Mary Poppins’ Little Sister

Mary Poppins’ Little Sister

This one is Angel’s as-yet-unnamed bicycle, but it’s in my garage right now so I can fix the flat front tire and use it for pulling Audrey on the trailer-bike and return Violet. As soon as Bert is fully fixed it will become Angel’s ride. It’s another Kijiji find:

Ta-da! It is a 1972 Raleigh-built Phillips 3-speed, bought from the original owner, with all original parts. It looks an awful lot like Mary Poppins, except not a loop-frame and 26-inch wheels. I gave it a quick wipe-down with Simple Green and a little spray wax today, lubed the chain, and took some photos.

Ok, not all original parts. But this is easy to replace.
Headbadge.
Decals on seat tube.
Top tube decal.
Bottom tube decal.
Decal and Fairylites reflector on rear fender.

Chainguard, Raleigh-offlabel-from-Phillips-pattern chainwheel, cottered cranks, chromed solid pedals. 
The chainwheel and everything else was ridiculously clean. 
I think this was ridden only only Sundays by the baba I bought it from.
Notice the interesting change to the fork design. Pretty! Yes, all the pinstriping is this pristine.

Raleigh stamp on gooseneck.

Sturmey-Archer 3-speed trigger shifter and rubber grips. With bonus cute doggy action.

The Sturmey-Archer AW 3-speed rear hub is stamped 72 1 – so the bike was built in 1972.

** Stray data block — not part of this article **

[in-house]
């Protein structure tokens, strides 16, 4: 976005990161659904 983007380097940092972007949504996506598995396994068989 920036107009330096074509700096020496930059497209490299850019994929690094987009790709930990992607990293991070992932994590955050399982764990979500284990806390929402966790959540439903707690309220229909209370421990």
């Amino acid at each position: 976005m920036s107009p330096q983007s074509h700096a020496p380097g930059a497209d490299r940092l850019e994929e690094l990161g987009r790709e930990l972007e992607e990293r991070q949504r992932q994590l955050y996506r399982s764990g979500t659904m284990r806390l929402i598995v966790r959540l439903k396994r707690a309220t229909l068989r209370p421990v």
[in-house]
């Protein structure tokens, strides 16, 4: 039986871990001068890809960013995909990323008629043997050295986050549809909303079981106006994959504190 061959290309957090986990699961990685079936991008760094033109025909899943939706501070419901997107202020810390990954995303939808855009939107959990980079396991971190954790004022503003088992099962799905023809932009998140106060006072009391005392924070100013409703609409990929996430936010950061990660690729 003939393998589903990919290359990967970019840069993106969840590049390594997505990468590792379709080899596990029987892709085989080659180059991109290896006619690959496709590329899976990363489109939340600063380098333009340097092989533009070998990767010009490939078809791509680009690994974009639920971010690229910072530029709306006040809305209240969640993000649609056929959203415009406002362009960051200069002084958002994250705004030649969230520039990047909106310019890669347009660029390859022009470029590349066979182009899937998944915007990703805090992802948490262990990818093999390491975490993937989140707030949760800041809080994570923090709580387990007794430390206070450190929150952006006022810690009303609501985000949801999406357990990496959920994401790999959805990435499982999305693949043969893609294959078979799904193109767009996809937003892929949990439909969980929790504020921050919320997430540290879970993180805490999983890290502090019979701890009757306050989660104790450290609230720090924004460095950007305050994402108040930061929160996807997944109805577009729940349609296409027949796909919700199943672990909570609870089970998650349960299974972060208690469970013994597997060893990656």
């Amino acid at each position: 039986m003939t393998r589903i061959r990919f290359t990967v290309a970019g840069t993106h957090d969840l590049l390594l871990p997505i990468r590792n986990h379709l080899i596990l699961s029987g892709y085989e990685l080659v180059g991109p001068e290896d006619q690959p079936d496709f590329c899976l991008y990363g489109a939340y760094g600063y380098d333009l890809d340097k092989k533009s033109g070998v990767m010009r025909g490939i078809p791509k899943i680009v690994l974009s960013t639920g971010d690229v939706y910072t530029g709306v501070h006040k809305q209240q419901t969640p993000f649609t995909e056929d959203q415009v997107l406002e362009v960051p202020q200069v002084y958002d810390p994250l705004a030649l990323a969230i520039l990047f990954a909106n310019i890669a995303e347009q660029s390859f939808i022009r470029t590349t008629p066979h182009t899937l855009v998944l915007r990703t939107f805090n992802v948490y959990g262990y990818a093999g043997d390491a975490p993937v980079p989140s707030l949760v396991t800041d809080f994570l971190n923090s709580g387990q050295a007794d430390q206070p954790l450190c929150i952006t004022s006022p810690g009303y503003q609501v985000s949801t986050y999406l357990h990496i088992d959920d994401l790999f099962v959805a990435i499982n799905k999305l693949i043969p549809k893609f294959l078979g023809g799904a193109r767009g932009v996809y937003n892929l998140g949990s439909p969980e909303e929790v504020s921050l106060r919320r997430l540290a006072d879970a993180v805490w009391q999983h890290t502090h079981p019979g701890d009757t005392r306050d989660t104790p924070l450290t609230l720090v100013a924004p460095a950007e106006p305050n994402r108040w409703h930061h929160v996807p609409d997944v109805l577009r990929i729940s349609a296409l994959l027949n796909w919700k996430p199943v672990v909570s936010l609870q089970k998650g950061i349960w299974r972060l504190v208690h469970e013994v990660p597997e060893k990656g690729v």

The Raleigh stamp is the only mark on the front hub. 
What? I got tired of cleaning, okay?

Sturmey-Archer wheel rims.

The Raleigh Record tires are most likely original. They’re pretty dry. 
That’s one end of the cloth (cloth!) rim tape you can see poking out, 
from when I was investigating the flat front tire. 
The rest of the writing on the tire says:
MADE IN HOLLAND
55 LBS/IN^2 – 3.8 ATM
37-590 (26 x 1 3/8)

Pretty chrome fender nose.
I am a bit concerned about this small tear in the rear tire, but it has held air overnight.
Sturdy aluminum kickstand marked REG Italy.
Notice the plastic gasket between the top plate of the kickstand and the frame – smart!

All in all, a great bike in amazing shape. It seems to shift smoothly and the bottom bracket doesn’t feel gritty. A few little dings here and there but really in fantastic shape and largely rust-free. She does have some scratches that suggest she once had a rear rack (probably a Pletscher-style rattrap rack). Oddly, no serial number stamped in the frame that I could find. Needs a bell and the front flat fixed then she’ll be ready to ride! 

5 thoughts on “Mary Poppins’ Little Sister

  1. Sweet bike! That tire is kind of scary, though. If you don’t replace it before anyone rides it, at least boot the tire so the ride doesn’t end with a bang.

  2. I would definitely replace the tires. The fork pattern was also used on the Dunelt bikes, another bike that was absorbed and sold by Raleigh.

    Beautiful bike in beautiful shape.

    Aaron

  3. @Velouria & @2whls3spds – Yes, the fork crown is really unusual! It seems, when you read the 1960s-early 1970s catalogues, like Raleigh dealers were able to choose from a range of parts with slightly different designs (presumably from different marques that were bought up by TI) for assembling the Raleigh-built offlabels.

    @evillerider & @2whls3spds – Thank you SO MUCH for the tire advice! I have kept it safely in the garage and now have a set of new (white!) tires to put on it. Coreen, see you at EBC on Sunday? And you can explain what “booting” a tire is then (I’m guessing it’s some kind of heavy-duty patch?).

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